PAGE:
In brief: Cowichan’s 2014 top stories

A huge windstorm in November knocked out power and downed trees throughout the Cowichan Valley. It was days before power was fully restored to all customers, and one home was crushed by a falling tree.

2014 saw another chapter opened in the case of the shooting of William Gillespie by RCMP officer Const. David Pompeo.

Pompeo was convicted of aggravated assault in the case in February of 2013.

For shooting the unarmed Gillespie in 2009, he was sentenced to two years probation and 240 hours of community service. He was also allowed to keep his firearm.

But in August a new trial was ordered after Pompeo successfully appealed the conviction.

The appeal, heard by Justice Harvey M. Groberman, Chief Justice Robert James Bauman and Justice Nicole J. Garson, concluded that Judge Wood erred in excluding the evidence of an expert witness who said the use of lethal force was in accordance with police protocols and training and so the shooting was necessary.

The appeal court also found that Judge Wood "went beyond his proper role when he made requests that evidence be tendered and when he engaged in lengthy questioning of witnesses."

Cowichan Valley residents headed to the polls in November to elect local governments for the next four years in municipal elections.

The results delivered a lot of change for many areas of the Valley.

While Jon Lefebure was returned to the mayor’s chair in the Municipality of North Cowichan after a hard-fought race against former councillor John Koury, council itself saw a significant number of new faces, with Rob Douglas, Maeve Maguire, and Joyce Behnsen all taking seats for the first time, and former mayor Tom Walker coming back to council after a term away.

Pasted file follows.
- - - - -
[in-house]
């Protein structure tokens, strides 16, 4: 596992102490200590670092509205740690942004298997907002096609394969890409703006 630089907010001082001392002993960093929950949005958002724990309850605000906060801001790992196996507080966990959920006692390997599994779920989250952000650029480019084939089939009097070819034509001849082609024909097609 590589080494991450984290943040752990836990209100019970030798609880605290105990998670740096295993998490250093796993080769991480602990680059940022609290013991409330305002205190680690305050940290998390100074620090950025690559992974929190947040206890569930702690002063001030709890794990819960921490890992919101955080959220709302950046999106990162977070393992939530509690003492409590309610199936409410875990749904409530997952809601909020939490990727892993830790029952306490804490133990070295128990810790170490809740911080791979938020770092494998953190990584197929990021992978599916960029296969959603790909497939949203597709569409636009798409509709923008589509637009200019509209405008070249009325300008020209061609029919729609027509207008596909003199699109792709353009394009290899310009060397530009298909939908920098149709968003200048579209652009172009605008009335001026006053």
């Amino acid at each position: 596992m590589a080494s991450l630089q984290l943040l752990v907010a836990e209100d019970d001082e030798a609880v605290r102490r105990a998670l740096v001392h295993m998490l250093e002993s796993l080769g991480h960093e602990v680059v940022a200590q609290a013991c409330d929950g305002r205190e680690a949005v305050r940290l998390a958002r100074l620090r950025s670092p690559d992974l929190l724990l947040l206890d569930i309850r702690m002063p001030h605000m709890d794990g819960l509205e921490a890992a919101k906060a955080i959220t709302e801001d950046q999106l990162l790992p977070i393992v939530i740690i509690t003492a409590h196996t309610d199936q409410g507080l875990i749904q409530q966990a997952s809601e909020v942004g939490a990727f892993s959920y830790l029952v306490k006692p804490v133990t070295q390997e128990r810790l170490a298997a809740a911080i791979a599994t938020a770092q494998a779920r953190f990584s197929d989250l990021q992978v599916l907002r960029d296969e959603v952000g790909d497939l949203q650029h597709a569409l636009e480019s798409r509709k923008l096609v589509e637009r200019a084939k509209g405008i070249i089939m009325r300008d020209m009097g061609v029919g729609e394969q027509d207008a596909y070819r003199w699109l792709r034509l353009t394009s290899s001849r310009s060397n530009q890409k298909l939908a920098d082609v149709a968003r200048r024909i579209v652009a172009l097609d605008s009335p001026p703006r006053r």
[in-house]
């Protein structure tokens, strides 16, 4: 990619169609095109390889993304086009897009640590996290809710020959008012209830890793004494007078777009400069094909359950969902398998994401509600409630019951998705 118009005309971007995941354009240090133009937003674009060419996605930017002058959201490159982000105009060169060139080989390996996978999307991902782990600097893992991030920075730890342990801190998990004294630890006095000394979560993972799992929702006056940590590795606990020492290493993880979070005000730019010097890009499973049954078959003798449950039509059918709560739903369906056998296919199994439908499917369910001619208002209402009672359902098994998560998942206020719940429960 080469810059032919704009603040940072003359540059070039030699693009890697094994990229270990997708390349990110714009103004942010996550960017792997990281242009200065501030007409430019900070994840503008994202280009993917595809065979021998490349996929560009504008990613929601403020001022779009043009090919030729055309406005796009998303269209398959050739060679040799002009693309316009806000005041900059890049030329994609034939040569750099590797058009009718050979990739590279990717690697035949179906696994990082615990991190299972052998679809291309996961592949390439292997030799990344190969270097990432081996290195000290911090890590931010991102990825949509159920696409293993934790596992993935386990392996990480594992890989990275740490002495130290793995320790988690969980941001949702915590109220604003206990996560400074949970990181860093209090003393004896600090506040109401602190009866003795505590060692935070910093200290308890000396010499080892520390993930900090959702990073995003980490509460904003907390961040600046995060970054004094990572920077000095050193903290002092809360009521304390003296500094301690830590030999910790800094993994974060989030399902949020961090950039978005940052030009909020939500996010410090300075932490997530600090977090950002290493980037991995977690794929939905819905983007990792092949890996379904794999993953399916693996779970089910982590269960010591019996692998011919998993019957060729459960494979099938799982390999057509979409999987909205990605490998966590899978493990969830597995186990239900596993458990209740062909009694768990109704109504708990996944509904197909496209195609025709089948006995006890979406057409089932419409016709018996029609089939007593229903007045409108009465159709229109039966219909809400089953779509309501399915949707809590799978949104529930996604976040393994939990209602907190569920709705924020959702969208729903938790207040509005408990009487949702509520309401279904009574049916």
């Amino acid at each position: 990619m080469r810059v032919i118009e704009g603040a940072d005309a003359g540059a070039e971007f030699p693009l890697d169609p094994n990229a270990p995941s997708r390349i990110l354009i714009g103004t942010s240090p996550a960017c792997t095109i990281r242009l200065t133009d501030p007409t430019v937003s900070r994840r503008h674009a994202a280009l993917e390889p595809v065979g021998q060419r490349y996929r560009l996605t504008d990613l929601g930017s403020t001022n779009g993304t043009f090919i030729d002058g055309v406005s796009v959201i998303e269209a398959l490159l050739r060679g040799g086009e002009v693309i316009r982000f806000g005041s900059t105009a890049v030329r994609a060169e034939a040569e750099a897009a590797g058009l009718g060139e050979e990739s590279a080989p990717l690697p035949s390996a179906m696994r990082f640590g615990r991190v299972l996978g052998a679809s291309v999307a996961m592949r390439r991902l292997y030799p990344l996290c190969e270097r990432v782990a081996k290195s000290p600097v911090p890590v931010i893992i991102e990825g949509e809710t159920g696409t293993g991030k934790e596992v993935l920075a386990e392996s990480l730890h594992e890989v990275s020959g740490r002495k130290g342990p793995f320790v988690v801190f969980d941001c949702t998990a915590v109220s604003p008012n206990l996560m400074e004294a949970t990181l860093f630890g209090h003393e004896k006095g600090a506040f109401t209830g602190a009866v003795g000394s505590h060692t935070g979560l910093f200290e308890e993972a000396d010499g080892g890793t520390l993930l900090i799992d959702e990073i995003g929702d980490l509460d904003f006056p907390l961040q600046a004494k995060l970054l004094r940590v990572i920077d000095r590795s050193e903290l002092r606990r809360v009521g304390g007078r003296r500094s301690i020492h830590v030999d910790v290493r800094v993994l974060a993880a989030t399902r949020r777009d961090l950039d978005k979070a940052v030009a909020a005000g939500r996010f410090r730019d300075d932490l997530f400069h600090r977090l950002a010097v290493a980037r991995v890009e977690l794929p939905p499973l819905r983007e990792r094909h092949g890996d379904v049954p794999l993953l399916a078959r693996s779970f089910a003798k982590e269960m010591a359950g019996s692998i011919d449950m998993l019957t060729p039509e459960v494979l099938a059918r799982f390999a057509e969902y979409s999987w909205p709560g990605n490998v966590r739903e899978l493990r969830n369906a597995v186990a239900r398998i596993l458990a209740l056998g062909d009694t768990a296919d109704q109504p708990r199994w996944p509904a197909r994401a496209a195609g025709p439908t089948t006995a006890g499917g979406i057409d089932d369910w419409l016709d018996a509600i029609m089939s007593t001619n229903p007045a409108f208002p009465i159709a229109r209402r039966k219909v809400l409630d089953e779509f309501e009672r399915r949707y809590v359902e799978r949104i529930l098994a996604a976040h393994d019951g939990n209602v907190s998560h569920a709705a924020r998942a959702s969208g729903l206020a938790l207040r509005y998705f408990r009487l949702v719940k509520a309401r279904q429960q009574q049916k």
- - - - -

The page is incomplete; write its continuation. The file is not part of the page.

In the City of Duncan, Mayor Phil Kent returned to office, winning the mayoral race handily. There were two new faces elected to council however: Roger Bruce and John Horgan.

In the Cowichan Valley Regional District there was a big turnover of directors, with Kerry Davis, Sonia Furstenau, Alison Nicholson, and Matteus Clement winning seats in the region’s south end – all newcomers to regional politics.

In Lake Cowichan Carolyn Austin and Lorna Vomacka ensured that half of the four-person council would be new going forward.

There were plenty of eyes on the school board race, as the number of seats dropped from nine to seven, and many candidates divided into teams during the election.

There was particular interest in who would be elected because the last board had been fired by the provincial government for failing to file a balanced budget, leading to two-and-a-half years of rule by a single provincially-appointed trustee.

The team of candidates calling themselves Students First came out on top, taking five of the seven seats. Rob Hutchins, Candace Spilsbury, Joe Thorne, Cathy Schmidt and Barb de Groot were all successful in their bids for office.

Independents Randy Doman and Elizabeth Croft rounded out those elected.

Federal Conservatives in the Cowichan Valley were thrilled by a January visit by Prime Minister Stephen Harper, while those of other political stripes met Canada’s leader at the gates of Brentwood College with protest signs.

It was the first time a prime minister had visited the Valley in 60 years.

The Chemainus Theatre did a huge renovation of its dining room – the first time in 20 years.

Theatre goers were treated to new sophisticated décor that brought an additional touch of class to this popular Valley spot.

The Cowichan Regional Visitor Centre held its grand opening in February.

Less than one year after shovels broke ground, the stunning $1.15-million facility quietly opened its doors in January and has seen nothing but success thus far. The project finished on time and on budget.

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